During Holocaust

Dutch family took in Jewish couple whom they hadn't previously known at the request of the Dutch resistance movement. By Cnaan LiphshizTags: Holocaust Jewish World Israel news.

Sent by Shlomo Tagger, our correspondent in Israel

"No matter what, nobody enters the attic." This was the unbreakable rule that defined the childhood of 75-year-old Albert Johan Reeders from Amersfoort, Holland. On Wednesday, his parents will posthumously be awarded Yad Vashem's highest honor, for harboring two Jews whom they hadn't previously known for three years during the Holocaust.

Israel's national Holocaust museum decided to name André Reeders and Aaltje Reeders-Wittermans as Righteous among the Nations for taking Sally and Claire Gimnicher-Hirsch - a married couple - into their home near Amsterdam in 1942, at the request of the Dutch resistance movement.

Unlike most cases involving Dutch households taking in persecuted Jewish families, the two families had had no prior knowledge of each other. Yad Vashem's inquiry into the case showed that their cohabitation through strife, occupation and want led to an unusual friendship which lasted long after the war.

"My parents had about two hours to decide whether to take in this couple," said Abert Reeders. He will accept the award for his parents, who died more than twenty years ago.

The Reeders had five children. If caught harboring the Gimnichers, the entire family might have met a curt execution by German soldiers. The parents told their children never to let anyone from outside the family into the attic, where the Gimnichers were living.

The initial connection between the Reeders - a deeply religious Christian couple - and the Gimnichers was made after a source in the Dutch police informed resistance fighters that police was going to raid the Jewish family's hiding place.

The resistance asked André and Aaltje Reeders - a factory worker and housewife - to take the strangers in. André Reeders was involved in printing anti-Nazi propaganda for the resistance, which seven-your-old Albert Johan would sometimes distribute. Albert Johan Reeders says he remembers well the Gimnichers, whom he calls his "uncle and aunt."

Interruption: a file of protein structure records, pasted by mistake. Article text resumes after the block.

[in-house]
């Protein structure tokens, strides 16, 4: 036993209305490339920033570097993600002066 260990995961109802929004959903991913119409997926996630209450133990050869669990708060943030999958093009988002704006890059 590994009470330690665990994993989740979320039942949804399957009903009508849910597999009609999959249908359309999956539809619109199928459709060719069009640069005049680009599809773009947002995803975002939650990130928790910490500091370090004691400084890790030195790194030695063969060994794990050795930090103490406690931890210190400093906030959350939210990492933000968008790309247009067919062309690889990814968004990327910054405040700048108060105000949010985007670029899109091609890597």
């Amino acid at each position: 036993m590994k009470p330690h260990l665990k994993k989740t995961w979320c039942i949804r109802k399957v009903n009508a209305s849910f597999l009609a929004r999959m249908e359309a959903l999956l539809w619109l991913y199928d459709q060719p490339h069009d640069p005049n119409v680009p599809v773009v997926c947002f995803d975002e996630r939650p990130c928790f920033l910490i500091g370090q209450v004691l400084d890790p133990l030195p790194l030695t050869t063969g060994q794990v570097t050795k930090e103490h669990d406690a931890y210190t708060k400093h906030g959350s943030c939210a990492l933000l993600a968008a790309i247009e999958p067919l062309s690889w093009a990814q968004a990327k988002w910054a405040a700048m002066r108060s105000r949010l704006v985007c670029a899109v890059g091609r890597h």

"Food was scarce, and acquired through food stamps which only the Reeders possessed," Yad Vashem's report says. "The food was shared equally by all house occupants. The issue was never even discussed."

The Gimnichers had two children. One of them was sent to the U.S. and another survived the war in a different hiding place in Holland. The Gimnichers stayed with the Reeders for several months after Holland's liberation - an unusual occurrence in rescuer-survivor relationships of this kind.

During the Nazi occupation, the Gimnichers stayed in the attic but would eat on the staircase, so as to be able to rush upstairs as quickly as possible. Only one room was heated, and so in the winter the Gimnichers would come down more often. Sometimes they would stay with Andre Reeders' mother, who lived nearby until she died in 1944.

"The manner in which the couples shared everything was remarkable," Yad Vashem's report said. "The relationship continued between the couples' children and grandchildren through telephones, emails and meetings even after the Gimnichers emigrated to the U.S." The Gimnichers died in the 1960s.

"The Bible tells people to share their food with the hungry and their homes with the homeless - so my parents did this," Albert Johan Reeders told Haaretz.

A representative of Israel's embassy in Holland will present Albert Johan Reeders and three of his sisters with Yad Vashem's medals for their parents at a ceremony scheduled to take place at the Amersfoort City Hall on Wednesday - exactly one week before the January 27 commemoration of International Holocaust Remembrance Day.

Door: de redactie -IW-

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